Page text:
Haiti to get US$20m insurance payout
CCRIF SPC, formerly the Caribbean Catastrophe Risk Insurance Facility, plans to make its largest ever payout of more than US$20 million to the government of Haiti, arising from the destruction wrought by Hurricane Matthew.
The storm triggered a payment on the country's tropical cyclone policy.
"Based on preliminary calculations, Haiti will receive a little over US$20 million, the largest payment ever made by CCRIF," said the Cayman Islands-based insurance facility in a release on Thursday.
CCRIF Chairman Milo Pearson announced the plans at the IMF/World Bank Group Annual Meetings under way in Washington DC. He also thanked the Caribbean Development Bank (CDB) for paying Haiti's insurance premiums over the last few years in support of that country's overall disaster risk management strategy, recognising the key role of risk transfer instruments.
Since its inception in 2007, CCRIF has made a total of 15 payouts to 10 member governments totalling US$38.8 million, all within 14 days of the respective events.
Haiti's payment for this one event equates to more than half of all payments over nine years and will grow distributions to just shy of US$59 million. It will be the French-speaking country's second payment from CCRIF.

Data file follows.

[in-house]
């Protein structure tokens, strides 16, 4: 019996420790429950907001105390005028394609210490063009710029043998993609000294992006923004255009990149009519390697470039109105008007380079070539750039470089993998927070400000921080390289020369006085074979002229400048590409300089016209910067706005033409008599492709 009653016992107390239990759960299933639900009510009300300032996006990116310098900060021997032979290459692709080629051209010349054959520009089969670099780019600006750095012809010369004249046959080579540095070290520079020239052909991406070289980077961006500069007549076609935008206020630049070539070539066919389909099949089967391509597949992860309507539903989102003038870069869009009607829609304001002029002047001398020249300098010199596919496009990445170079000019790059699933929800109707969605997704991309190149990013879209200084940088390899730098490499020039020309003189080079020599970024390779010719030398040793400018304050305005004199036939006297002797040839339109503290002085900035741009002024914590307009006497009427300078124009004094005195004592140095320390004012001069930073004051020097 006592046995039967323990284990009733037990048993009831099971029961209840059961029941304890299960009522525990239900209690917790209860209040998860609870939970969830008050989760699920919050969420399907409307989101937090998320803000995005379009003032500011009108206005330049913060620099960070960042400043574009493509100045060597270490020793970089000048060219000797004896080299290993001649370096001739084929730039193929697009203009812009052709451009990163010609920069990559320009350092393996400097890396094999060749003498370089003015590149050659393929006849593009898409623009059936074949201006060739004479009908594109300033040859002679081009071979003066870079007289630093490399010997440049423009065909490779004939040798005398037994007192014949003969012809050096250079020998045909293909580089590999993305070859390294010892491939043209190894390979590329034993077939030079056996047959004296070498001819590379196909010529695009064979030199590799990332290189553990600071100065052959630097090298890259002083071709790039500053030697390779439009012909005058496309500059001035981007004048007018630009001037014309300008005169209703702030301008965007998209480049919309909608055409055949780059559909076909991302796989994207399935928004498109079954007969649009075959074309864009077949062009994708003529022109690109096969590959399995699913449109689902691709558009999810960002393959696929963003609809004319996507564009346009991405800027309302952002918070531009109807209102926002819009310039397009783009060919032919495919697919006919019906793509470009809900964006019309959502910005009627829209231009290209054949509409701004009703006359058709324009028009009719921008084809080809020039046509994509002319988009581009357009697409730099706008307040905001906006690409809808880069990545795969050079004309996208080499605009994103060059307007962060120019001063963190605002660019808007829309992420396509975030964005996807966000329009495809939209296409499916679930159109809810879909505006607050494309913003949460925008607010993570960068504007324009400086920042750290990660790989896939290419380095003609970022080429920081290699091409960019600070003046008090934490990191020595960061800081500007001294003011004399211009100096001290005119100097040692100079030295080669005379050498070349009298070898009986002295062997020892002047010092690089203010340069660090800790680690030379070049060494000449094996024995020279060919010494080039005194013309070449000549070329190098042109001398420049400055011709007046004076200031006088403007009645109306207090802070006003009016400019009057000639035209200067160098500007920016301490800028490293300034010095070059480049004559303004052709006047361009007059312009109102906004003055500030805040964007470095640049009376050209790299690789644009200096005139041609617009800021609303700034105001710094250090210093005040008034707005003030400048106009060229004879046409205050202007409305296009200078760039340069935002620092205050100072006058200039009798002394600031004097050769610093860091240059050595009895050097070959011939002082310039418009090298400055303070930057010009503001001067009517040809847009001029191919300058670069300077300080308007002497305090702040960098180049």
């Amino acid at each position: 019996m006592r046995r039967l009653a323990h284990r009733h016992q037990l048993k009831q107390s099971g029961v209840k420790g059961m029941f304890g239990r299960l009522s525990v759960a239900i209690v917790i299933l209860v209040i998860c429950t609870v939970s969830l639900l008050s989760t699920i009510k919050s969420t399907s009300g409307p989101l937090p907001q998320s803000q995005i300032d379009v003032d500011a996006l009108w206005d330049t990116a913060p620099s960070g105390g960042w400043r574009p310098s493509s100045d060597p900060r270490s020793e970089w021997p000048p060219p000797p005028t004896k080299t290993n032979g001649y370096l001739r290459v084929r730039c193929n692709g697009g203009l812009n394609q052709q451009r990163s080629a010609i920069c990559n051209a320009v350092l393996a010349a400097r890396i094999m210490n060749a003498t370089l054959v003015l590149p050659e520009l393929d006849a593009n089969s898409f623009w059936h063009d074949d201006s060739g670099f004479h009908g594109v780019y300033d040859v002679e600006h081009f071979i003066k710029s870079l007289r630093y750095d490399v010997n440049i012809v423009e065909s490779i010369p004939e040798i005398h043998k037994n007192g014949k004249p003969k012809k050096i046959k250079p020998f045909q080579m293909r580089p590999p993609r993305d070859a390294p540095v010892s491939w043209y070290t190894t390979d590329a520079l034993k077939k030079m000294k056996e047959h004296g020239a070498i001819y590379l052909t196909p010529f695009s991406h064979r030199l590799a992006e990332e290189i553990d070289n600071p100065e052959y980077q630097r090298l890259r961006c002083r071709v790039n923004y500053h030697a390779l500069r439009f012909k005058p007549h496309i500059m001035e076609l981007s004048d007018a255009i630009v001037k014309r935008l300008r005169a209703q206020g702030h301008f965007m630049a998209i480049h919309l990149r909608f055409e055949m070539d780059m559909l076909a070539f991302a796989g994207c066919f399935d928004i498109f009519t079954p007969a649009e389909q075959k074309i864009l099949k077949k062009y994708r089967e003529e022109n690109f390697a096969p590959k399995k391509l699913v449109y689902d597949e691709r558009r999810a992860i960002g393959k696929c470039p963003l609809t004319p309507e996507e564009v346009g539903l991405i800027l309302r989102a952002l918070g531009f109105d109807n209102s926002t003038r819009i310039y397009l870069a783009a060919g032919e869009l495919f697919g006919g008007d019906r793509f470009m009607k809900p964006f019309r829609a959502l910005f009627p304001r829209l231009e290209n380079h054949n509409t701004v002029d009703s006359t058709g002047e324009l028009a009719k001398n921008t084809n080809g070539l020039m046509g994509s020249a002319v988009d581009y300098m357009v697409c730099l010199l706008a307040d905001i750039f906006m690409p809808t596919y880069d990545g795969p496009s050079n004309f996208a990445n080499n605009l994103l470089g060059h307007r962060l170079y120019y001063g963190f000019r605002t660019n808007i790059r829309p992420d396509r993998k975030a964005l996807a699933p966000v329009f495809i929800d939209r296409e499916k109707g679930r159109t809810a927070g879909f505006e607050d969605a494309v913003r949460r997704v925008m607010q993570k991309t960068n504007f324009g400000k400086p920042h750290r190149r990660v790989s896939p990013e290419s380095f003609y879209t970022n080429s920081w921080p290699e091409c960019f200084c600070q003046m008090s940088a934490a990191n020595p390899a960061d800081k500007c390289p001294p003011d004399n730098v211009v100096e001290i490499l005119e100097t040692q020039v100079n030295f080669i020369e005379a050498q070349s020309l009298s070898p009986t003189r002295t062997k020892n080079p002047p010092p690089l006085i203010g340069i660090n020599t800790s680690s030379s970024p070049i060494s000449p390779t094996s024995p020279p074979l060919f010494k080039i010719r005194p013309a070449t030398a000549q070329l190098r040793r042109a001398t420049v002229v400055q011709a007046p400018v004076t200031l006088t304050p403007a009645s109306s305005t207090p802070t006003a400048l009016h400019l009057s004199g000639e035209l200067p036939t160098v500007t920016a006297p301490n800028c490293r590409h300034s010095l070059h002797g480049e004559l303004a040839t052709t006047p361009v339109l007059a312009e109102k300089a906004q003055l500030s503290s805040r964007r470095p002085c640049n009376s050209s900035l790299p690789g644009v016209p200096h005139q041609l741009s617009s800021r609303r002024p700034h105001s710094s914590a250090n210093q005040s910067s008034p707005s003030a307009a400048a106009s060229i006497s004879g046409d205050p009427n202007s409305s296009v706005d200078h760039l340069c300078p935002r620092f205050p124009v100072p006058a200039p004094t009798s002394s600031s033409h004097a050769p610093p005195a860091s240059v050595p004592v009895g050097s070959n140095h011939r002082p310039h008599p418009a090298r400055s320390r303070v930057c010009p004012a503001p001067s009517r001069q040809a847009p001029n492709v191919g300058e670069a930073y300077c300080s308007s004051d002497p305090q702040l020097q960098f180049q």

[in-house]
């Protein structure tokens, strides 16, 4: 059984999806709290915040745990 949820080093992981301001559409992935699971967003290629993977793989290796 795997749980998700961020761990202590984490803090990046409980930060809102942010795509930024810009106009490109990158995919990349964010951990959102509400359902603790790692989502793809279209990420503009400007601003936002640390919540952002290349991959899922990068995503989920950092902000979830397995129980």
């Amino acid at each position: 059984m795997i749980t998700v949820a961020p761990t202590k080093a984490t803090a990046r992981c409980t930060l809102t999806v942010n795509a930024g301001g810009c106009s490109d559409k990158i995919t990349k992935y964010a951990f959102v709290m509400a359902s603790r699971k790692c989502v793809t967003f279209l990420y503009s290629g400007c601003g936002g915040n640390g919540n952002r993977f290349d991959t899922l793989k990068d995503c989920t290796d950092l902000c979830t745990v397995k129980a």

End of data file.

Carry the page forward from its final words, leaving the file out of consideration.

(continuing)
In 2010, following the devastating earthquake that mobilised the world in a rescue effort, CCRIF made a payment to the government of Haiti of US$7.7 million, based on the terms of its earthquake policy.
That payment represented the first inflow of direct financial assistance received by Haiti at the time. The Haitian government used the CCRIF funds to cover salaries of key emergency personnel, thereby "keeping the wheels of government turning," said CCRIF on Thursday.
CCRIF's parametric insurance products are insurance contracts that make payments based on the intensity of an event - for example, hurricane wind speed, earthquake intensity or volume of rainfall - and the amount of loss calculated in a pre-agreed model caused by these events.
Parametric insurance enables payouts to be made very quickly after a hazard event. This is different from traditional insurance settlements that require an on-the-ground assessment of individual losses after an event before a payment can be made.
Hurricane Matthew made landfall in Haiti on October 4 as a powerful Category 4 hurricane.
A United Nations representative to Haiti, Mourad Wahba, reportedly said the country was now facing its largest humanitarian crisis since the earthquake in 2010. Twenty-three deaths have been reported so far.
According to the Haiti Renewal Alliance, Matthew brought intense rain, wind and surge waves, causing mudslides and flooding. The main bridge that links the capital of Port-au-Prince to southern Haiti has collapsed and the coast has been badly hit in the areas of Grande Anse, Port-Salut and Port-a-Piment, with 1.24 million people affected, including 522,000 children.
Initial estimates suggest that four million children in Haiti will be directly affected by the storm.